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The French Impressionist
Author:Rebecca Bischoff

The French Impressionist

Rebecca Bischoff


I’m here because I lied. A lot.

I know it was wrong, but I don’t care. I got away.

My world is no longer black and white. It’s alive with color. Blues and greens have melted together into a perfect painting of sea and sky. I smell the sharp sweetness of citrus. It must be coming from the trees that line the street and quiver in the soft Mediterranean breeze. I breathe in the scents of hot sun on sand, salty ocean, and a puff of sugary, vanilla air exhaled from a nearby bakery. A tram whirs by and clangs its bell. A couple passes, so close that the woman’s skirt brushes my bare legs with a whisper of touch. She murmurs in the unfamiliar cadences of a foreign language, leaving behind a cloud of gentle laughter. I start to laugh too. I take in my freedom like a drowning person gulps air. No matter how many more half-truths or total lies I have to tell, I’ll do it.

I won’t go back home.

Gripping the handle of my suitcase, I turn around. The sign above the shop door proclaims Sylvie’s Dream, in English. Something inside me feels like it’s warming, shifting, dissolving. My entire body wants to sag with relief, even though my pulse is now racing. I made it. I’m actually here!

The shop is on Rue Massena, part of Nice’s old town. This part of the city feels old. When I look up from the street, the pink and gold buildings lean into one another and crowd around me like they’re curious to find out who’s invading their space. The paint on the walls is faded and peeling, and laundry hangs from lines that stretch between windows. Towels, jeans, and underwear wave in the breeze.

It’s so different from anything I’ve ever known. I already love it. Now all I need to do is go in. At the thought, my heart flutters inside me like a bird flapping its wings, trying to escape from its cage.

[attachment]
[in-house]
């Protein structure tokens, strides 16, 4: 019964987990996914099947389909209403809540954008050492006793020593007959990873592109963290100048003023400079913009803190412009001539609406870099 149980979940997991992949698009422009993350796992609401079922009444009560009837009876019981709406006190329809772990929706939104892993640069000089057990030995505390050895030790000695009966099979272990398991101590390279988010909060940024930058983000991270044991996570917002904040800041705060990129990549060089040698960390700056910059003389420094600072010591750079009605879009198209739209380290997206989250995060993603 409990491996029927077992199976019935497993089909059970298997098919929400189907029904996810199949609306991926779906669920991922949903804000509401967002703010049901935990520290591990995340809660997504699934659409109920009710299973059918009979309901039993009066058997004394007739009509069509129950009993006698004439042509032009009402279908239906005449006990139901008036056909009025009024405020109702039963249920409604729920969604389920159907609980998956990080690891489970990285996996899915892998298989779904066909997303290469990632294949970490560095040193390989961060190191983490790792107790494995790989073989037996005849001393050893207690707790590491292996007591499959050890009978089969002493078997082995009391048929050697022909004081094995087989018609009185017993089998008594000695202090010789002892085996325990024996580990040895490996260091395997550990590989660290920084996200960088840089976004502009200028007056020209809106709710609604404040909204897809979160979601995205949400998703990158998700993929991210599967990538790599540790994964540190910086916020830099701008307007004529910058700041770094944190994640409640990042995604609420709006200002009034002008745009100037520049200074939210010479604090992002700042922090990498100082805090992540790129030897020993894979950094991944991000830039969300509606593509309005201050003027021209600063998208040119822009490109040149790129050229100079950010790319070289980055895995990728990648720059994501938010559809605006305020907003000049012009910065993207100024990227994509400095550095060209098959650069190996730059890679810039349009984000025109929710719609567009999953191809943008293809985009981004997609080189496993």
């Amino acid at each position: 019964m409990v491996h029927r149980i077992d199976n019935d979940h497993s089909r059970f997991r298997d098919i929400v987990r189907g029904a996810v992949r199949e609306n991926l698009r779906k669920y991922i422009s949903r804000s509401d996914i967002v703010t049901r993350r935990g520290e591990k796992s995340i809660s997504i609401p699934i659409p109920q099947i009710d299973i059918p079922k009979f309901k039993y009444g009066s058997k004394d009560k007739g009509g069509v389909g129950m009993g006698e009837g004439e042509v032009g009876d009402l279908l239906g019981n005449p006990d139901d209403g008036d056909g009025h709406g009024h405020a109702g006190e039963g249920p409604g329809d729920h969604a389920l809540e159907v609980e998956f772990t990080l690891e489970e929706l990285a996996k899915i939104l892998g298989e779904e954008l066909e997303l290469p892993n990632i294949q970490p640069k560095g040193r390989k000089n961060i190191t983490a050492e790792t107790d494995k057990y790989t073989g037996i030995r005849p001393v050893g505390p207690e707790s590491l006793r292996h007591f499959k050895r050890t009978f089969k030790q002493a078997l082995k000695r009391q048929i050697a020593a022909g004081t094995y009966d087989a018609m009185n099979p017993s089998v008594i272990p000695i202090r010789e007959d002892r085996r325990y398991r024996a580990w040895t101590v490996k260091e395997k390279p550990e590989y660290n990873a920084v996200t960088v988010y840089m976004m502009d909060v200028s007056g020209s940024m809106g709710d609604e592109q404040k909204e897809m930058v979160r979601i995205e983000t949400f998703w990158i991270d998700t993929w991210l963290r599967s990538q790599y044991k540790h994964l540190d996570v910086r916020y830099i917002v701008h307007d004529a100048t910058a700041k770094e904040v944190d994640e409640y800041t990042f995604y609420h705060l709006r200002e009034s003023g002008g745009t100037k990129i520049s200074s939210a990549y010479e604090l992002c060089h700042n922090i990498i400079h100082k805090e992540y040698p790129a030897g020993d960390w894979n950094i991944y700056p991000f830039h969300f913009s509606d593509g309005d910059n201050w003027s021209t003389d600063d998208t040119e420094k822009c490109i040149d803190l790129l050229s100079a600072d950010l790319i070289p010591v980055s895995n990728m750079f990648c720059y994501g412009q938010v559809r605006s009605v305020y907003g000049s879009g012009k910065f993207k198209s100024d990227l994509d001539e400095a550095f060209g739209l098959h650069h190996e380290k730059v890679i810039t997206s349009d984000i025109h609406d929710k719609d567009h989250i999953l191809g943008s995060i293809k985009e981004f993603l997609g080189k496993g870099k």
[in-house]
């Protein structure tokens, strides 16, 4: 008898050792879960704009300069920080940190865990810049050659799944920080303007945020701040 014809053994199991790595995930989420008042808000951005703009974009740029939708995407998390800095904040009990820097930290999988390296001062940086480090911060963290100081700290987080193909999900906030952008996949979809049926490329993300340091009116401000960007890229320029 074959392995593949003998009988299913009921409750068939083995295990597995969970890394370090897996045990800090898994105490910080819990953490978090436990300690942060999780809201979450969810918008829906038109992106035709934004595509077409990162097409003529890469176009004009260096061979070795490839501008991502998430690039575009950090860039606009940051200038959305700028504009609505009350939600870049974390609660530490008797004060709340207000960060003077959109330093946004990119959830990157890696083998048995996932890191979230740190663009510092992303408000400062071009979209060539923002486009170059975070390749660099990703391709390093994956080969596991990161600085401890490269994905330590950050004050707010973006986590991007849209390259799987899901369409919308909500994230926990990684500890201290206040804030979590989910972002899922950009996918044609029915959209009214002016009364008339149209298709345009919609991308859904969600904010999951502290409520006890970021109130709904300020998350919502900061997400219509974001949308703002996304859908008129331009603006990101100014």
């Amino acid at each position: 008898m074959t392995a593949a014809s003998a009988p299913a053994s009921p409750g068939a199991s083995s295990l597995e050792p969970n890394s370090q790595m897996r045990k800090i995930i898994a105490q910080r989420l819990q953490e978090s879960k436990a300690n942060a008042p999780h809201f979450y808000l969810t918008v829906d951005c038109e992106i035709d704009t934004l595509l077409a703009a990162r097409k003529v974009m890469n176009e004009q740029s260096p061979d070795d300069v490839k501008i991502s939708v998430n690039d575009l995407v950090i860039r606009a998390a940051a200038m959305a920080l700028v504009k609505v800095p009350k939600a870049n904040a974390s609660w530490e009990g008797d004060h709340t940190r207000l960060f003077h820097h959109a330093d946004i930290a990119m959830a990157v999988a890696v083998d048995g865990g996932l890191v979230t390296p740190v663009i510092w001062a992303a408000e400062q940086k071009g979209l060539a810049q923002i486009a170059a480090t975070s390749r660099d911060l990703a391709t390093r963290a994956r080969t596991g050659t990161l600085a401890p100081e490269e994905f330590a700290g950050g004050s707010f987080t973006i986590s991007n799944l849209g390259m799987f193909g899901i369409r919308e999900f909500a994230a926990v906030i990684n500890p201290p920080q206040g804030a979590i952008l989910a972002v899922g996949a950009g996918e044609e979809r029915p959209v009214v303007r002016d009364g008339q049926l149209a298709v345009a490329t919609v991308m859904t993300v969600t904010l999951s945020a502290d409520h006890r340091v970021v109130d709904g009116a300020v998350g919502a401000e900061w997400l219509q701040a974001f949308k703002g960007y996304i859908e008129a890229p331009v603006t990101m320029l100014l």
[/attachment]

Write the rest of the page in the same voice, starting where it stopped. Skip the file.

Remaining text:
Before I can lose my nerve, I step up to the door. They’re both here. Even before I got out of the cab, I could see them through the speckled shop window. The woman is Sylvie. The man, émile. They are the new family I chose.

Physically, they’re as opposite as any two people can be. Sylvie is tall and thin, all dark hair and eyes, with skin a warm, melted chocolate brown. émile is much shorter, no more than a few inches taller than I am. Nearly everything about him is light-colored. He has papery skin and white hair that make his indigo eyes jump out at you. When he stands beside Sylvie, he looks like a ghost.

I already know them. I already love them. But will they love me? Okay, back up a little. That comes later. For right here and now, what will they say? They didn’t expect me until next Friday, but here I am, thanks to a timing glitch. I misread the dates of the real summer program here in Nice when I was creating my fake art camp to fool my mother. I’m not supposed to be here yet, but I had no choice.

Go, I tell myself, suddenly feeling the need to swallow, hard. It’s time.

My entire body starts to tremble as I push through the strands of tiny brown seashells that form a tinkling curtain in the shop’s doorway. The handle of my case catches onto something and I stumble, but recover quickly and plant a smile on my face.

“Um,” I say, fumbling in my pocket for my carefully crafted note, but then Sylvie sees me and her face lights up like the summer sun.

“Rosemary, oui? C’est toi! It’s you,” she exclaims, before spewing a thousand more French-sounding syllables that I don’t understand, as her brown arms encircle me and squeeze. She smells like lemons and coconut, and in my head I see long stretches of pale sand against a turquoise ocean. A vision of freedom. My freedom.

Sylvie releases me and before I can process anything, émile is before me, his face level with mine. His eyes crinkle as he grins. He takes my hand and squeezes softly.

“Bienvenue,” he murmurs. “Welcome.”

“Merci,” I whisper, and am horrified at how the word sounds as it leaves my lips, but no one seems to notice. émile and Sylvie grin expectantly at me, so I finally take out my note.

Sylvie peers over her husband’s shoulder to read as I set my case down and gaze around me, trying to pretend that I’m not terrified, that I’m not desperate for this to work.

Sylvie’s artwork splashes color across the walls, like a paint factory explosion. There’s a battered cooler in the corner with a hand-written sign offering bottles of water, Orangina, ice cream, and candy bars. Stuff is piled everywhere. Books, necklaces, pottery, a rack of brightly colored skirts. It’s a place that holds the promise of hidden treasures for anyone who wants to look. Messy, but cozy. The tiny space extends soft arms that pull you into a warm hug, a lot like its owners. It’s perfect.

They look up from the note.